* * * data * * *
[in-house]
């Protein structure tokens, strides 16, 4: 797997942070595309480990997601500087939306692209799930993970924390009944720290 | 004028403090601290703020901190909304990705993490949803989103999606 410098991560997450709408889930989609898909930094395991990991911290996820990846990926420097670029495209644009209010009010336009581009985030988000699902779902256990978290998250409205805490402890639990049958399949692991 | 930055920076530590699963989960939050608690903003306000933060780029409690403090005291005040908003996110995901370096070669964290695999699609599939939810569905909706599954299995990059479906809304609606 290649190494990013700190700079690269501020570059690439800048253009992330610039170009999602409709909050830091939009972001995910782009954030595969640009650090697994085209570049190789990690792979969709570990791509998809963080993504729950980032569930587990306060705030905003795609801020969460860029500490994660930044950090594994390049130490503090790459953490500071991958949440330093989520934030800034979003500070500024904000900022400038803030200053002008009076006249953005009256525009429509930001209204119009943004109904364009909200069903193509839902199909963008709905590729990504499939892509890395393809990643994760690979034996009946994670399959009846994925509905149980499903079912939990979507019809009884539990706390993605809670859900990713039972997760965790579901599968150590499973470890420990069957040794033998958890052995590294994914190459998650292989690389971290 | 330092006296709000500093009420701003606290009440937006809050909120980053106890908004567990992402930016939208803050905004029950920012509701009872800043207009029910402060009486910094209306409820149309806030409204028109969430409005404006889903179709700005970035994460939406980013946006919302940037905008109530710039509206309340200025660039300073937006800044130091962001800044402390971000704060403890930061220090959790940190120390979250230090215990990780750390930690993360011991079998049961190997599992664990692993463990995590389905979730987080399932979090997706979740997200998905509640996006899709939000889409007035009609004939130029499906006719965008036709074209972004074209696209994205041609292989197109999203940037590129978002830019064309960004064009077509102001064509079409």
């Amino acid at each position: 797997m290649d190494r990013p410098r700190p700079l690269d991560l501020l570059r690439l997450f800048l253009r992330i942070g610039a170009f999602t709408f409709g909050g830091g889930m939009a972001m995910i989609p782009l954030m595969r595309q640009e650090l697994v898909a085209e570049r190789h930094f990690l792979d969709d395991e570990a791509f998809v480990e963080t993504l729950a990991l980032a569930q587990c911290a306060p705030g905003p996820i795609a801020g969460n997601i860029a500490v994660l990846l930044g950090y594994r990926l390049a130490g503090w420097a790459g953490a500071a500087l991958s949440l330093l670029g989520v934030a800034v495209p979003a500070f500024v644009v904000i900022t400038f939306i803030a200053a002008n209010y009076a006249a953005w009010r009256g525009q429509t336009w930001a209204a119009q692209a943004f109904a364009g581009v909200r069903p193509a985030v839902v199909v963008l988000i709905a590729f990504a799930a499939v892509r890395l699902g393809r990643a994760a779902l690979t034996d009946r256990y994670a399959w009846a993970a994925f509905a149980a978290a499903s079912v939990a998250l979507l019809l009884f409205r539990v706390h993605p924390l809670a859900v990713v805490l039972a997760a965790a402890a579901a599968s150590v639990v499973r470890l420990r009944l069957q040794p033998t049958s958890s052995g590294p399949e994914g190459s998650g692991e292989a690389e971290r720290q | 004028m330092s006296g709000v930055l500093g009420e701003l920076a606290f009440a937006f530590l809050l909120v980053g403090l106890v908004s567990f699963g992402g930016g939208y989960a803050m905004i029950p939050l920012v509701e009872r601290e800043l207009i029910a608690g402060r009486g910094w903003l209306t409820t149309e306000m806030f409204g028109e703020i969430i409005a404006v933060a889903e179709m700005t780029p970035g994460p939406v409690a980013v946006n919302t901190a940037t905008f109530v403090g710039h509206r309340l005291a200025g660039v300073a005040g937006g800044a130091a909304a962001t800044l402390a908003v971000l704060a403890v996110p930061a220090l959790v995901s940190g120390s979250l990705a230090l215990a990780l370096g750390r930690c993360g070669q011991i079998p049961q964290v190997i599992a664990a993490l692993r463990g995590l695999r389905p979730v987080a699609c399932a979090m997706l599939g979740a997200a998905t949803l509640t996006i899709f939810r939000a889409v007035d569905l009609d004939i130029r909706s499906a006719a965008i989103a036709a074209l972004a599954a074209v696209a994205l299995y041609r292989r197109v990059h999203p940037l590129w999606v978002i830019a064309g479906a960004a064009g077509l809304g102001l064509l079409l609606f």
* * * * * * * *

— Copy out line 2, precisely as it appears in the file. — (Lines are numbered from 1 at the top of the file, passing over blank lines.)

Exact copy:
């Protein structure tokens, strides 16, 4: 797997942070595309480990997601500087939306692209799930993970924390009944720290 | 004028403090601290703020901190909304990705993490949803989103999606 410098991560997450709408889930989609898909930094395991990991911290996820990846990926420097670029495209644009209010009010336009581009985030988000699902779902256990978290998250409205805490402890639990049958399949692991 | 930055920076530590699963989960939050608690903003306000933060780029409690403090005291005040908003996110995901370096070669964290695999699609599939939810569905909706599954299995990059479906809304609606 290649190494990013700190700079690269501020570059690439800048253009992330610039170009999602409709909050830091939009972001995910782009954030595969640009650090697994085209570049190789990690792979969709570990791509998809963080993504729950980032569930587990306060705030905003795609801020969460860029500490994660930044950090594994390049130490503090790459953490500071991958949440330093989520934030800034979003500070500024904000900022400038803030200053002008009076006249953005009256525009429509930001209204119009943004109904364009909200069903193509839902199909963008709905590729990504499939892509890395393809990643994760690979034996009946994670399959009846994925509905149980499903079912939990979507019809009884539990706390993605809670859900990713039972997760965790579901599968150590499973470890420990069957040794033998958890052995590294994914190459998650292989690389971290 | 330092006296709000500093009420701003606290009440937006809050909120980053106890908004567990992402930016939208803050905004029950920012509701009872800043207009029910402060009486910094209306409820149309806030409204028109969430409005404006889903179709700005970035994460939406980013946006919302940037905008109530710039509206309340200025660039300073937006800044130091962001800044402390971000704060403890930061220090959790940190120390979250230090215990990780750390930690993360011991079998049961190997599992664990692993463990995590389905979730987080399932979090997706979740997200998905509640996006899709939000889409007035009609004939130029499906006719965008036709074209972004074209696209994205041609292989197109999203940037590129978002830019064309960004064009077509102001064509079409």